Nuptial plumage coloration is critical in the mating choice of the crested ibis. This species has a characteristic nuptial plumage that develops from the application of a black sticky substance, secreted by a patch of skin in the throat and neck region. We aimed to identify the genes regulating its coloring, by comparing skin transcriptomes between ibises during the breeding and nonbreeding seasons. In breeding season skins, key eumelanin synthesis genes, TYR
, and TYRP1
were upregulated. Tyrosine metabolism, which is closely related to melanin synthesis, was also upregulated, as were transporter proteins belonging to multiple SLC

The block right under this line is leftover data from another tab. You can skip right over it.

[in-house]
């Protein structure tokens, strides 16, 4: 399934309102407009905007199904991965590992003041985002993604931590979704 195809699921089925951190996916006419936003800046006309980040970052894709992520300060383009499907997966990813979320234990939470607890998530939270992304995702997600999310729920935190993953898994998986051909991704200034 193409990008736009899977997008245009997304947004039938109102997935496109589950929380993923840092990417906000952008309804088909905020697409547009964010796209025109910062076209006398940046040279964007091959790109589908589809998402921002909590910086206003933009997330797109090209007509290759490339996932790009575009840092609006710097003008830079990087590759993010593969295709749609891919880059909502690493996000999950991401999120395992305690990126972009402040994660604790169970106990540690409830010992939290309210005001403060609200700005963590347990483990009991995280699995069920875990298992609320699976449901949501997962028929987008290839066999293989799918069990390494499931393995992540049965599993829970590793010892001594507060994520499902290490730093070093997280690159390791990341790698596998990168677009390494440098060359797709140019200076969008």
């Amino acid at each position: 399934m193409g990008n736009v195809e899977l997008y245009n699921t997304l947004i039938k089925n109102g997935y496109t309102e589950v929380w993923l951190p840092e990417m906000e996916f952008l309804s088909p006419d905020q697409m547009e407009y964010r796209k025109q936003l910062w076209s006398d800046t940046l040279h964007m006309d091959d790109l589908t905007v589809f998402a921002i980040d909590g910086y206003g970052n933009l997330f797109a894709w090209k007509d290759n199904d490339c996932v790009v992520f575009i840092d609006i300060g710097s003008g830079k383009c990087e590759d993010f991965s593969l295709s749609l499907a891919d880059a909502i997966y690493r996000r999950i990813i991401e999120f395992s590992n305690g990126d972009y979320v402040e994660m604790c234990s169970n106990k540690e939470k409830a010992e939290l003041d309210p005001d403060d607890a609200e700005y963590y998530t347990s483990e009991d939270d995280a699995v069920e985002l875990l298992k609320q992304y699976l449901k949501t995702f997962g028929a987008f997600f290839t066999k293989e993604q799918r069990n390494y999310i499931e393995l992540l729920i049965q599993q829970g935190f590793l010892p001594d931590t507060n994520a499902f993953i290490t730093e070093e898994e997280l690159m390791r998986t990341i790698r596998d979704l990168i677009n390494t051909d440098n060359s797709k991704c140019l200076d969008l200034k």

families, which might act during melanosome transportation to keratinocytes. These results indicate that eumelanin is likely an important component of the black substance. In addition, we observed upregulation in lipid metabolism in breeding season skins. We suggest that the lipids contribute to an oil base, which imbues the black substance with water insolubility and enhances its adhesion to feather surfaces. In nonbreeding season skins, we observed upregulation in cell adhesion molecules, which play critical roles in cell interactions. A number of molecules involved in innervation and angiogenesis were upregulated, indicating an ongoing expansion of nerves and blood vessels in sampled skins. Feather β keratin, a basic component of avian feather filament, was also upregulated. These results are consistent with feather regeneration in the black skin of nonbreeding season ibises. Our results provide the first molecular evidence indicating that eumelanin is the key component of ibis coloration.
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